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Printed from ottawasmartshopper.ca web site Thursday, March 12, 2009 -  © 2009  The Ottawa Smart Shopper


Homebuyers abound: Study

Smart Shopper Staff

Thursday, March 12, 2009 - 09:00

Ottawa Homes - Despite the state of the economy right now, the majority of Canadians think it's a buyers market and more than a quarter say they intend to purchase a home over the next two years, according to a poll released last week by the Royal Bank of Canada.

When asked about their home buying intentions, 27% of respondents said they intend to do so within the next two years, an increase of four points from 23% last year - the largest single year increase since 2001. Additionally, almost half indicated it makes sense to buy a home now versus waiting until next year.

"The current economic environment does not appear to have dampened Canadians' overall confidence in the housing market," said Karen Leggett, head, Home Equity Financing, RBC Royal Bank. "Canadians continue to have an overwhelming belief in the long-term value of a home and we're seeing this in the buying intentions of many first time homebuyers this year."

The RBC survey found that younger Canadians are most likely to spark an upsurge in home sales. In the under 35 group, 48% said they plan to buy, which is up sharply from 36% last year. Renters also appear to be saying they are tired of paying someone else's mortgage payment, with 38% planning to become homeowners in the next two years.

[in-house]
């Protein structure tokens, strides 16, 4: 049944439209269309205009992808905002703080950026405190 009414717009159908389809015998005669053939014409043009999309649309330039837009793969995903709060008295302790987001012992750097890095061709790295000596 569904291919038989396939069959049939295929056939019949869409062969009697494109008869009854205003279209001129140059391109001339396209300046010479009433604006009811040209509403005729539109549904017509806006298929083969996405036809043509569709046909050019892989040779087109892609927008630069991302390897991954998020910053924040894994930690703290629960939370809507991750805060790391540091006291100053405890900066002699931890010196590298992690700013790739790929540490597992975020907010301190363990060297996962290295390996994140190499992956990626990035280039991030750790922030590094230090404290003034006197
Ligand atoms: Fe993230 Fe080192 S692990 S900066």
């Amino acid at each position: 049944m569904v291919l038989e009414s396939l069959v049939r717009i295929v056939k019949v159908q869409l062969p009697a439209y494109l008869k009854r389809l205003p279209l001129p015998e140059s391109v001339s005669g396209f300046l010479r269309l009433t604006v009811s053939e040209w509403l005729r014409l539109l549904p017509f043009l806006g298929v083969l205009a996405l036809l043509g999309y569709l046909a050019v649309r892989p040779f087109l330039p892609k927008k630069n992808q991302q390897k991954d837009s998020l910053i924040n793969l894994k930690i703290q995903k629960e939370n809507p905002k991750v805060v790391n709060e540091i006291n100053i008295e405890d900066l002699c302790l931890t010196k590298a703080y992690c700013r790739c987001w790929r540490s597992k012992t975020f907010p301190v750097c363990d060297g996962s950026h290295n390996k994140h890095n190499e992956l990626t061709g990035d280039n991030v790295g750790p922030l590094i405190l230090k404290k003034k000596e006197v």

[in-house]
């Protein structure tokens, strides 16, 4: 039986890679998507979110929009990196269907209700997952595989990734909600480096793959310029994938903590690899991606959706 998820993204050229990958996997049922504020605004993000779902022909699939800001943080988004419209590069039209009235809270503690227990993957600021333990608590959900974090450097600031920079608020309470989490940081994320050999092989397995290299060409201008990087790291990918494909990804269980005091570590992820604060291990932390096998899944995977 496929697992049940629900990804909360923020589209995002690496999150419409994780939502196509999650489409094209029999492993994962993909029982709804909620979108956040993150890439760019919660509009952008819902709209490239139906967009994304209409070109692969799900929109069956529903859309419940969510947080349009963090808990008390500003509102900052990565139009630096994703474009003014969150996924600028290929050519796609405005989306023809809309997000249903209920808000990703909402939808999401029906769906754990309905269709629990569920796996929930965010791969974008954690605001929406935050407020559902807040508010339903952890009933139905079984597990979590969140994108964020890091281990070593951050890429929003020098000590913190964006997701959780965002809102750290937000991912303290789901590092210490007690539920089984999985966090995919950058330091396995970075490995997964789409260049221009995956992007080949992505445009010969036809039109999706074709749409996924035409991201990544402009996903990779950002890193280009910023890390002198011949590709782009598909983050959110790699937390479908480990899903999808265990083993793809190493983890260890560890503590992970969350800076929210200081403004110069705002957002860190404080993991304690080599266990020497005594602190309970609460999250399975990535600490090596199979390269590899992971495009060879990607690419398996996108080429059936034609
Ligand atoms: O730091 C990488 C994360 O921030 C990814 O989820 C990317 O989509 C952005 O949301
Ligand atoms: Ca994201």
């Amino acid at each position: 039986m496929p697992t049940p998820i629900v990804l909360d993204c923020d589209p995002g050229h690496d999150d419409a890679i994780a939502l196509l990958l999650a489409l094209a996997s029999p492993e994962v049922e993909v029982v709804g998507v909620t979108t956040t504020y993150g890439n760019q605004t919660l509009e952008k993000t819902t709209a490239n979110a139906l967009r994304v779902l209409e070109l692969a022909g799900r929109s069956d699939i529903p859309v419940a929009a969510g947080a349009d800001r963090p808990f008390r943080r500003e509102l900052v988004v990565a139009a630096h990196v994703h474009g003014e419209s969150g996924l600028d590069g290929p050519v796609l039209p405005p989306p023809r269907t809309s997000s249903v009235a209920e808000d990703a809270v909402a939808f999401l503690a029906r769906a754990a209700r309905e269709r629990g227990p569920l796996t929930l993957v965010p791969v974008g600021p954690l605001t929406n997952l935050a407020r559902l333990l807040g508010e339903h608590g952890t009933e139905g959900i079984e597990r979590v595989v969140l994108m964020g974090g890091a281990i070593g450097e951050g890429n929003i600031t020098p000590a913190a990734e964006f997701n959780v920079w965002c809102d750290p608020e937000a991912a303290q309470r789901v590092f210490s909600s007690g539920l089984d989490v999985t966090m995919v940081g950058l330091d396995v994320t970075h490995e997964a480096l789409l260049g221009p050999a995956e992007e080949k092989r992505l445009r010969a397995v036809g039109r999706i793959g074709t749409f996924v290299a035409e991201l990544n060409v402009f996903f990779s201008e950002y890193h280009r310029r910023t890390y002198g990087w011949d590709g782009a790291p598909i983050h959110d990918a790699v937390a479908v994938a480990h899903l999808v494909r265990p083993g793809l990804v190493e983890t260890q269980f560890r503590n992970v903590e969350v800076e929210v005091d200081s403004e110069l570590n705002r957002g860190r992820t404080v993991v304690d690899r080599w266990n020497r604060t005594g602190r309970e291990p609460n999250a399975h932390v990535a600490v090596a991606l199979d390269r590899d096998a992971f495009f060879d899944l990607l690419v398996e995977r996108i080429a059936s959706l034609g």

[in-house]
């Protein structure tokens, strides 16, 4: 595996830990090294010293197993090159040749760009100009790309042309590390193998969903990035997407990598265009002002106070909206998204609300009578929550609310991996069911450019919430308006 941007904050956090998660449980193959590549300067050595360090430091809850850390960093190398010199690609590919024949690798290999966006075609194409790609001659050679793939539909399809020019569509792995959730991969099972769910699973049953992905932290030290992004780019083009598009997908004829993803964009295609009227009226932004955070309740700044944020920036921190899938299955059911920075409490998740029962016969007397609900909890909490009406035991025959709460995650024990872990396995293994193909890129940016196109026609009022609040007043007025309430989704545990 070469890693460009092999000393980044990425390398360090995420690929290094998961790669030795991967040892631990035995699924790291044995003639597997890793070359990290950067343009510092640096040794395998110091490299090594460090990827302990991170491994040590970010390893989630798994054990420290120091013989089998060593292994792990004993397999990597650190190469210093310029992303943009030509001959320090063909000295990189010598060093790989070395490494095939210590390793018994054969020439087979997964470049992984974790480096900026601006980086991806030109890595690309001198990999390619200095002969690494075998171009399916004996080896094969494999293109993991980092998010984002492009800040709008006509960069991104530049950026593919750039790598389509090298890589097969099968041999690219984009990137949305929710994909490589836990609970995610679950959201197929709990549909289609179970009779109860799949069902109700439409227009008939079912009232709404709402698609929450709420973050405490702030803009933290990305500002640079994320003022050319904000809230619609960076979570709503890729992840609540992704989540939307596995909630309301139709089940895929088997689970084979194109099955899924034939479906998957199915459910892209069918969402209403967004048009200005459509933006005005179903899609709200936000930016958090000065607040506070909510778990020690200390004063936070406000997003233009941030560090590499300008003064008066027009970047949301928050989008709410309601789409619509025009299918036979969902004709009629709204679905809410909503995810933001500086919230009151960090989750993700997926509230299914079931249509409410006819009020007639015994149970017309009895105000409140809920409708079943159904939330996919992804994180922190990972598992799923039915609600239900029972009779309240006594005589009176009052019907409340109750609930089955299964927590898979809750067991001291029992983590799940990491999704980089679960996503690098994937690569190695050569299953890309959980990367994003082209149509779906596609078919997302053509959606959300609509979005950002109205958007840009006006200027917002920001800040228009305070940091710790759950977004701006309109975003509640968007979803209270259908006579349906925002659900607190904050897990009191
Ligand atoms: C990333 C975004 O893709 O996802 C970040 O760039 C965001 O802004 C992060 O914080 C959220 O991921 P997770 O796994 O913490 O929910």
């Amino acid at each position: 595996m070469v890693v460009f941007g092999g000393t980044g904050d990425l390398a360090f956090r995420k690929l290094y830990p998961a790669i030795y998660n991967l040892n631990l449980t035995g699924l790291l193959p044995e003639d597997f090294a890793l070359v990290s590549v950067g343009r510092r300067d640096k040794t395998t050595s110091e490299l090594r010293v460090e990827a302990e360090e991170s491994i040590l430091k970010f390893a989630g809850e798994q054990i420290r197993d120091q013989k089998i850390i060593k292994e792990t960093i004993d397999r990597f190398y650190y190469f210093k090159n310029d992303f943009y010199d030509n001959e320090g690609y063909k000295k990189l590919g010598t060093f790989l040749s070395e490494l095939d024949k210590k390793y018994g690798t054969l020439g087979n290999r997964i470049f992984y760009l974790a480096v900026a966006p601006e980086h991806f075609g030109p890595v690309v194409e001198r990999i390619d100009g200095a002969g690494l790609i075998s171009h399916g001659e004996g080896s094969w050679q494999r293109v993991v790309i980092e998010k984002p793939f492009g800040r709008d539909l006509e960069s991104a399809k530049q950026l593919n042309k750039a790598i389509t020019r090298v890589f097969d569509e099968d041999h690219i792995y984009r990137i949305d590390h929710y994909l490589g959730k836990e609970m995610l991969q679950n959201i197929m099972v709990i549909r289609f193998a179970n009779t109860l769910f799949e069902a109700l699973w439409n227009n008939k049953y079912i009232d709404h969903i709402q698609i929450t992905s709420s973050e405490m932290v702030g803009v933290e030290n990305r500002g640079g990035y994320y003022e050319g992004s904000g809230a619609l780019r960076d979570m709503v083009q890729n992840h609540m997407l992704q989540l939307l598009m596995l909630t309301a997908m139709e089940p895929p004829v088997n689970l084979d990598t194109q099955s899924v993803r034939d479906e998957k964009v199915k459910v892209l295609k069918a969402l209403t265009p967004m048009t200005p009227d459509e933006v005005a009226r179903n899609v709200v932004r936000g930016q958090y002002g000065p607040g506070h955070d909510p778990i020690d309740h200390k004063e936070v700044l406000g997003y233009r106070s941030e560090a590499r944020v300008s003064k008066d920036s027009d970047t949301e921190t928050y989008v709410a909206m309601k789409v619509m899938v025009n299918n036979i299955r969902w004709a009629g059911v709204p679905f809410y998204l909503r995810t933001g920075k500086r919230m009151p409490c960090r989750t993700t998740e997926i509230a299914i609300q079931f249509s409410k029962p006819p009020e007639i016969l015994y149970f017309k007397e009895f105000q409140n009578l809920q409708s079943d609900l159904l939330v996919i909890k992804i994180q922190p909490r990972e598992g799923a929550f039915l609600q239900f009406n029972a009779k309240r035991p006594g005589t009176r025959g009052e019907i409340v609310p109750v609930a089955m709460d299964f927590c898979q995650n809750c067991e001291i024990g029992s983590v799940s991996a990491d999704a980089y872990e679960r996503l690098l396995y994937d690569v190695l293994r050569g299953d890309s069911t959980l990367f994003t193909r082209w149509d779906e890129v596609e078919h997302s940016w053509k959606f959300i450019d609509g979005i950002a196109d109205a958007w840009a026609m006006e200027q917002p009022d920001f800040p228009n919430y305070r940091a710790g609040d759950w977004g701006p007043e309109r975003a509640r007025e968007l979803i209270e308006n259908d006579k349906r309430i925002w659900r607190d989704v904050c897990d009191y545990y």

A large majority of Canadians (83%) remain positive that homeownership is a good investment. While the proportion is down slightly from 85% in 2008 and from the all time high of 90% in 2006, it is 10 points stronger than it was a decade ago when only 72% of Canadians thought so.

Among those who intend to buy, three-in-ten say favourable housing price is a major reason driving their decision. In a marked change from last year, 54% of Canadians believe housing prices will be lower in 2009, up from 31% in 2008. Similarly, the study showed 14% of Canadians believe their home has lost value in the last two years. Of these, most think it will take three-to-five years for their home to recover its value.

"Low mortgage rates and favourable housing prices are influencing home purchase intentions this year and may be the reason why more Canadians are poised to purchase over the next two years," added Leggett.

The primary reason stated by homeowners not planning to purchase a home is that they are content with the home they have. Job loss and employment factors as well as general concerns about the economy also influenced a minority of people's decisions not to buy a home.
ID- 1475299

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